• I think this is a nice short, simple summary. However, how do you feel questions like this fit in? Specifically, the "what are the risks?", the question about whether being partially deaf may be related to being tongue tied, and the odds of any future children also being tongue-tied? Are these parts on or off topic?
    – user420
    Mar 11, 2013 at 12:21
  • That question is borderline, but my personal feeling is that it's okay to ask, as long as you don't expect a professional-level answer. If you ask a surgeon and a parent what the risks are, you will get two different answers. In particular, surgeons tend to downplay the risk of infection, whereas any parent whose child has experienced a post-surgical infection knows how bad it is. That's why I felt compelled to answer that part of the question. Mar 11, 2013 at 14:48
  • 1
    I don't want to get into a mode where we reject a question simply because they didn't use some magic phrasing that was deemed to be on topic. In other words, we should be able to imply they are asking for a parent's point of view even if the question doesn't use those exact words. Mar 11, 2013 at 14:50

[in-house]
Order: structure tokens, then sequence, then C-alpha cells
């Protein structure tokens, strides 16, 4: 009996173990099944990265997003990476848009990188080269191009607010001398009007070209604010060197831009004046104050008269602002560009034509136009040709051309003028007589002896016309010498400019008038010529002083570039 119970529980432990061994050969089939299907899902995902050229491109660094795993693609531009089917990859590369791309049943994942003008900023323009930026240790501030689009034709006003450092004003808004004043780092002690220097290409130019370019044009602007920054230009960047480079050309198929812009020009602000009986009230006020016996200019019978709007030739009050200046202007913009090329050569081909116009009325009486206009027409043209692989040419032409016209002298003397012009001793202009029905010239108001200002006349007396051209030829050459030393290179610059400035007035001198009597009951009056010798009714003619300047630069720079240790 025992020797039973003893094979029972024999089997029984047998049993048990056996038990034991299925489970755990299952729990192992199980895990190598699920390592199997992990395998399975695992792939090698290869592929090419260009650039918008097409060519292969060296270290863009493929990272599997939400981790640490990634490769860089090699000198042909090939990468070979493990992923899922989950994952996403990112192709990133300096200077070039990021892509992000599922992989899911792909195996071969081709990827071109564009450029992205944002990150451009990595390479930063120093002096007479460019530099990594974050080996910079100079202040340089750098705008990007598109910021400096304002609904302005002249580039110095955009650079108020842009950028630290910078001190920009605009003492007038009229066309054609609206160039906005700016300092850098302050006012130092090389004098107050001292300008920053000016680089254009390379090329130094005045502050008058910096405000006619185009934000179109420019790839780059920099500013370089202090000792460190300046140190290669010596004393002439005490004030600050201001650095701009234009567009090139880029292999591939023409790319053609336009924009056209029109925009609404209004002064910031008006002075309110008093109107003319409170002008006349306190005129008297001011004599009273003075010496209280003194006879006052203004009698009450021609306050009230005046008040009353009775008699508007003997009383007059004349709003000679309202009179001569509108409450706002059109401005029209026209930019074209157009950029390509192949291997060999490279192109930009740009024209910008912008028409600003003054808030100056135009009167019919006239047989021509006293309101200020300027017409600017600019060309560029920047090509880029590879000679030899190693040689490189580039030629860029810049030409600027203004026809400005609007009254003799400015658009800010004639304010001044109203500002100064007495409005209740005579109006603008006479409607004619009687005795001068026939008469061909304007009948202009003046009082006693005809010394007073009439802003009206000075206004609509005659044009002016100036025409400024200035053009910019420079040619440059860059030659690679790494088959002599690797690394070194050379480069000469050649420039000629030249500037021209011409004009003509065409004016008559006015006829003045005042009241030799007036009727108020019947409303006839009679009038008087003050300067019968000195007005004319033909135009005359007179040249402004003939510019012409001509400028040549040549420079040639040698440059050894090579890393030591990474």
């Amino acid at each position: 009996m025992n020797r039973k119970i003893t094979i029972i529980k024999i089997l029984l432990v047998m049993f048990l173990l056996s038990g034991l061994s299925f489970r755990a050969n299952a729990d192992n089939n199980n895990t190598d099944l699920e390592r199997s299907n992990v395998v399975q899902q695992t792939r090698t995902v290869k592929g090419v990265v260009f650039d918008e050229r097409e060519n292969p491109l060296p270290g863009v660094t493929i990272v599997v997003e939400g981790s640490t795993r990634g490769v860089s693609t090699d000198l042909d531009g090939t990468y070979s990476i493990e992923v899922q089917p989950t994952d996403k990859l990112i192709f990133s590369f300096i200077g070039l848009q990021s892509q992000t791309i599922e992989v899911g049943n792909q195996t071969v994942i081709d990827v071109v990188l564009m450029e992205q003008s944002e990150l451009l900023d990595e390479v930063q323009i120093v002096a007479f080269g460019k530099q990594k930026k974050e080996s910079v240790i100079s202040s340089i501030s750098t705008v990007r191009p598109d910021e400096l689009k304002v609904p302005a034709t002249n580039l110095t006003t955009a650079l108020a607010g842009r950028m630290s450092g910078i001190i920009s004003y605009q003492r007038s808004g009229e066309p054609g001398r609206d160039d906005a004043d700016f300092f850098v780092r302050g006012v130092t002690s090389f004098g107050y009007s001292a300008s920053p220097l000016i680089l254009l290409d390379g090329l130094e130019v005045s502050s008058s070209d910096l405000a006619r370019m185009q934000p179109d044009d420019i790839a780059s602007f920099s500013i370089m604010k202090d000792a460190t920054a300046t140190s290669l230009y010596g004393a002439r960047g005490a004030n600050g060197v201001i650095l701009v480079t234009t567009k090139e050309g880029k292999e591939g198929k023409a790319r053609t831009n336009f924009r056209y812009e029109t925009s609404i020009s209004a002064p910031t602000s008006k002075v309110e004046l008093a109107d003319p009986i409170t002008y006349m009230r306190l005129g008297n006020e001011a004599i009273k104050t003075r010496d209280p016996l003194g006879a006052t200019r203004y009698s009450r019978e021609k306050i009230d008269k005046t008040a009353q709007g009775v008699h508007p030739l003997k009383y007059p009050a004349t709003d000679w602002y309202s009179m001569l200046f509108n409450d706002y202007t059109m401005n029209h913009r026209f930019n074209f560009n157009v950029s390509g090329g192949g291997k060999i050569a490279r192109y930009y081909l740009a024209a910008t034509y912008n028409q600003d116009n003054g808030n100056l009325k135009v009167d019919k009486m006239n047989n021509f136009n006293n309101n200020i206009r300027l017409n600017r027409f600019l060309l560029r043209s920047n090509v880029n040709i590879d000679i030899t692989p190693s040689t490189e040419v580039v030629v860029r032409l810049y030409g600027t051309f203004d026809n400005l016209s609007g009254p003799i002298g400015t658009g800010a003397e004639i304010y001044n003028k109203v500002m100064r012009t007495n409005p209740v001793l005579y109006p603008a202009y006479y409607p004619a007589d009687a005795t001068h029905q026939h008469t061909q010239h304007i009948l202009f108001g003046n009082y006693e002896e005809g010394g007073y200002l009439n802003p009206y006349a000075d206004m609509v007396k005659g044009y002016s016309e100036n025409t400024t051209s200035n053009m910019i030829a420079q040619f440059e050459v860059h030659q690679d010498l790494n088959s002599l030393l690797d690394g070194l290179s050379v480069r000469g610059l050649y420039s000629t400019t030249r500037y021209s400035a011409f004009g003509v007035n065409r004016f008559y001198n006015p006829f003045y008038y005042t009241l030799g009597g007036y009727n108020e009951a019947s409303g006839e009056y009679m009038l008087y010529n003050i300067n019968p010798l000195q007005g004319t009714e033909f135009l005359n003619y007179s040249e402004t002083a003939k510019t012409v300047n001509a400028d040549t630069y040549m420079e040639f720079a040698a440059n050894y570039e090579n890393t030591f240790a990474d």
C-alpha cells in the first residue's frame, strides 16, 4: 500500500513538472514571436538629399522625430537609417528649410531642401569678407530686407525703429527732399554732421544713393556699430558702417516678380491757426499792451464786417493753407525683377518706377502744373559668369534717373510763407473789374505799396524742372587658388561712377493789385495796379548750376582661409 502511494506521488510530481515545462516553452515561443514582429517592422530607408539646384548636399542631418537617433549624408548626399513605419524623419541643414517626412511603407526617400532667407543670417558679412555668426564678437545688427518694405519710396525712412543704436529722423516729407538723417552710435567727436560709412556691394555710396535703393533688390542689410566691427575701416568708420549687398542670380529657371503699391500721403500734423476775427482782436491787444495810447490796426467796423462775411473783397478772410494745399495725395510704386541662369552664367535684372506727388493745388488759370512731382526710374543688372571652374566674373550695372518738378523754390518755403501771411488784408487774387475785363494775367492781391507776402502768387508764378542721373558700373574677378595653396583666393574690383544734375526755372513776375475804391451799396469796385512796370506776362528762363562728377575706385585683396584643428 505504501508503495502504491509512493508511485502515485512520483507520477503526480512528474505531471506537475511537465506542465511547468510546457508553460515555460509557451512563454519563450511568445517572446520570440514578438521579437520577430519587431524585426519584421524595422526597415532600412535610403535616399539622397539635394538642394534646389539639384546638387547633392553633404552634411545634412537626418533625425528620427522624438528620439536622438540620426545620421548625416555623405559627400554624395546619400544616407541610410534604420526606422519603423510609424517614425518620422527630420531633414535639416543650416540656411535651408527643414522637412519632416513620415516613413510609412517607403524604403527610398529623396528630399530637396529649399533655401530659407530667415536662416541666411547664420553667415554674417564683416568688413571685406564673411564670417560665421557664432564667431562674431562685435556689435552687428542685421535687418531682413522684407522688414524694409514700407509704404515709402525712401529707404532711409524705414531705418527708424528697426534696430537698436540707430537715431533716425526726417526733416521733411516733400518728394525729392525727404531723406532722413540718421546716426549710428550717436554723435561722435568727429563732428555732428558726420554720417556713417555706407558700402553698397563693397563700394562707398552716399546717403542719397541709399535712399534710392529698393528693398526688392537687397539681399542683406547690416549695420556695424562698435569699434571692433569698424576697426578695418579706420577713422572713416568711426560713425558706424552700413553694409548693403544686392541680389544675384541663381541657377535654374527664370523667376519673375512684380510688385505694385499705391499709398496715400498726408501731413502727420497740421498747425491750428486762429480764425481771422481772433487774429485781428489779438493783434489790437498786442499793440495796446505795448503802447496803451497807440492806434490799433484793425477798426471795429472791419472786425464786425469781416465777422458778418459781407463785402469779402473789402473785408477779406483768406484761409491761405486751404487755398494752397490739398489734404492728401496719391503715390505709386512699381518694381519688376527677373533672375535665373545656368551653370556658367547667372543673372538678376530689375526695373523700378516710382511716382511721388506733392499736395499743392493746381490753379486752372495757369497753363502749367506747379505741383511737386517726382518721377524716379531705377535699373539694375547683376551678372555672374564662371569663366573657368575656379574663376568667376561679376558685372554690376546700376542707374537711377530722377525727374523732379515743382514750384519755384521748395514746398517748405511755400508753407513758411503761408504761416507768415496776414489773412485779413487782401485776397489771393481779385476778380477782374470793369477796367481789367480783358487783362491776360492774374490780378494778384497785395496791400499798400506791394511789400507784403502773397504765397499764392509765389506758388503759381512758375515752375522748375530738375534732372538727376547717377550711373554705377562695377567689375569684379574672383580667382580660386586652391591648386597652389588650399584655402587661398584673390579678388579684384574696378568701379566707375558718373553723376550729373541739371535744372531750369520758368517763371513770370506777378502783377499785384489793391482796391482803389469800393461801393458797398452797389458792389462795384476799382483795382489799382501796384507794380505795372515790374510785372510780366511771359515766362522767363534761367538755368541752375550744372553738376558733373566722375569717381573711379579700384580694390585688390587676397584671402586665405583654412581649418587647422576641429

• 1
    Sounds good to me... I like your proposal better than the one I posted!
    – user420
    Mar 11, 2013 at 15:04

I'll be honest: I saw both questions, and felt like neither were particularly good questions.

However, in addition to the specific medical advice, this question included elements that I felt were on-topic (mostly "How do you deal with your baby being so frustrated?").

The other question didn't seem to exclude non-medical issues, since the core of the question seemed to be "she is very restless,scared and keeps crying without a reason.What could be the problem?", in which case the medical content could be seen as merely background information.

In both cases, I took no action (aside from some cleanup edits) because I wanted to see what the community consensus was.

As it was, one of the questions got two answers, each of which addressed different parts of the question (and the higher-voted of the two addressed the frustration part of the question which I felt was on-topic).

That being said... neither question received any flags, edit suggestions, close votes, or even down-votes.